However, threatening developmental risk will increase the chances of reported positive outcomes post-laser surgery, because of the powerful neurobiological impact of expectation. The absence of baseline data elucidating the normal spectrum of newborn oral connective tissue diversity underscores how matters related to clinical breastfeeding support are still not a health system or research priority. This epidemic is, to my mind, a painful sign that clinical breastfeeding support is in crisis. In that sense, the tongue- and lip-tie epidemic not to mention the buccal tie epidemic is also an opportunity.
Since existing evidence is methodologically poor, all current guidelines concerning management of ankyloglossia remain of limited use.
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Contemporary definitions of tongue-tie confuse function with structure. Structure is anatomically variable, for both the tongue length and appearance, and the lingual and maxillary frenula.
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In my view, a classic tongue-tie in a newborn should receive a simple scissors frenotomy as soon as possible, in order to protect the woman from potential nipple damage. In our specialised work with breastfeeding mothers and babies at the Possums Clinic, we find no use for the diagnoses of posterior tongue-tie and upper lip-tie, not to mention buccal ties, and argue that these are misconceptions. This grading of the labial frenulum is clinically irrelevant.
Ablation of the labial frenulum in infancy may risk a worsened gap between the front teeth later in childhood, due to scarring. The use of diagnoses increases parental pressure for intervention, even if parents are advised that the diagnosed condition is harmless. I would refer to an ENT surgeon for this, who may use laser. I would advise avoiding paediatric dentists who use scissors for deep frenotomies, due to the risk of haemorrhage — I have observed babies subjected to painful sutures under the tongue or in the upper gum to control bleeding.
I propose that a simple scissors frenotomy is generally all that is required for a classic tongue-tie. Wound stretching places babies at risk of oral aversion, due to repeated uncomfortable or painful digital intrusion.
There is no scientific reason to believe that wound stretching post-laser frenotomy alters the inevitable closing of a wound or the contraction of scar tissue over time. In my collaboration with the Human Lactation Research Group at the University of Western Australia, who use ultrasound to elucidate the biomechanics of infant suck during breastfeeding, we have shown that the model of infant sucking, upon which laser surgery for posterior tongue-tie and upper lip-tie is based, is inaccurate. It certainly does not need to flange for pain-free milk transfer.
Actually, if we can see the upper lip we are inviting inefficient milk transfer, fussiness at the breast, and nipple pain for many breastfeeding pairs. The tongue does not take an active lead in infant sucking, but responds dynamically to intra-oral breast tissue volume: We have called this new understanding of the biomechanics of infant suck in breastfeeding the Gestalt model. The critical driver is a reflex depression of the jaw, which generates intra-oral vacuum. It does not strip the breast or have peristaltic movements.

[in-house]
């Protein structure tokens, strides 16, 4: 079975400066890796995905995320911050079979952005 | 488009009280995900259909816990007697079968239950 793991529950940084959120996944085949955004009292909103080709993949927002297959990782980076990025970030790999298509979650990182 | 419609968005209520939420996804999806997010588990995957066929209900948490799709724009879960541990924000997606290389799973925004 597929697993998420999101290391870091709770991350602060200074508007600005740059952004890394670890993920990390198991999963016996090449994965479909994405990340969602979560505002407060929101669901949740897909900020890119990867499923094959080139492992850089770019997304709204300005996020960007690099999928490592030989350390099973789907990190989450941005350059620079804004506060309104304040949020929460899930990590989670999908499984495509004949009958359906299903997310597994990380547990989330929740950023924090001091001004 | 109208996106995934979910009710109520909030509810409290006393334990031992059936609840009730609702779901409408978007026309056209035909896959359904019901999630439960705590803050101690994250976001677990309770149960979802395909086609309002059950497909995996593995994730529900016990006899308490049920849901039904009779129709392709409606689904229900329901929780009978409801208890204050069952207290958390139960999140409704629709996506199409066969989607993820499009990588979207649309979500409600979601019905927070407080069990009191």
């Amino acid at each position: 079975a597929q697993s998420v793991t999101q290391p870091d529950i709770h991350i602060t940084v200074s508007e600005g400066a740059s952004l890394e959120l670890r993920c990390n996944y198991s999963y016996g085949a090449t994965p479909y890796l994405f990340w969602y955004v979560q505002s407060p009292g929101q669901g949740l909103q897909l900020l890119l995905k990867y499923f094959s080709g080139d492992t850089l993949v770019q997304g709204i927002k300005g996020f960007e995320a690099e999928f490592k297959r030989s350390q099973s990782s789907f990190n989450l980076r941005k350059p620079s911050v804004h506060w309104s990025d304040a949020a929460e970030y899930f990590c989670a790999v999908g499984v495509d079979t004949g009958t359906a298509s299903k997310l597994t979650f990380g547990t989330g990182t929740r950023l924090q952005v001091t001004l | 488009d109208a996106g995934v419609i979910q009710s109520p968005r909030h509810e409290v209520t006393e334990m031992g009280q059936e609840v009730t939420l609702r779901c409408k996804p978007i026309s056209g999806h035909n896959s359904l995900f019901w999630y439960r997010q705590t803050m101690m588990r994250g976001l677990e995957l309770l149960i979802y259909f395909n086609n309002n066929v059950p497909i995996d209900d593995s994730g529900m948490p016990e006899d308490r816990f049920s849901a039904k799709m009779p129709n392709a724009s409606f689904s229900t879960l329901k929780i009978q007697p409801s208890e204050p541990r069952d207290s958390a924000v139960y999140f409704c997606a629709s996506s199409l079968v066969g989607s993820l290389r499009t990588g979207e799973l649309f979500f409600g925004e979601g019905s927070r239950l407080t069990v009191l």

Since the tongue does not need to actively grip or strip the breast, or compress the breast for milk transfer, but simply follow the jaw depression and mould around the available intra-oral breast tissue volume, we do not need to rely on unproven methods such as laser surgery to try to establish increased tongue mobility: Parents are told that the digital intra-oral manoeuvres and massage interventions of craniosacral therapy or oral myofunctional therapy stretch or relax muscles and connective tissue, and teaches the tongue new movements, but this misconception is also based on the same out-dated understanding of the biomechanics of infant suck.
Anything that directs parental financial resource and time investment away from the practice of optimal fit and hold delays the critical repair of the disrupted breastfeeding relationship, and is disempowering for women. Craniosacral therapy and related techniques simply cannot compare with healthy effects on postural alignment and functional musculoskeletal health achieved by optimal positional stability and fit and hold, repeated over and over for many hours each day. The promotion of surgical release of posterior tongue-tie, upper lip-tie and buccal tie is the latest in a series of inappropriately medicalised interventions for breastfeeding problems.
Similarly, frequent feeding, broken sleep, and marathon feeding are signs of poor milk transfer, often associated with crying due to poor satiety, but are also still commonly misdiagnosed as signs of GORD, allergy, lactose intolerance, and, most recently, oral ties. There are three very common breastfeeding problems underlying these behavioural signs, which are then so often inappropriately medicalised: Suboptimal fit and hold leads to suboptimal positional stability, which may result in nipple pain and damage, poor milk transfer, and fussing at the breast.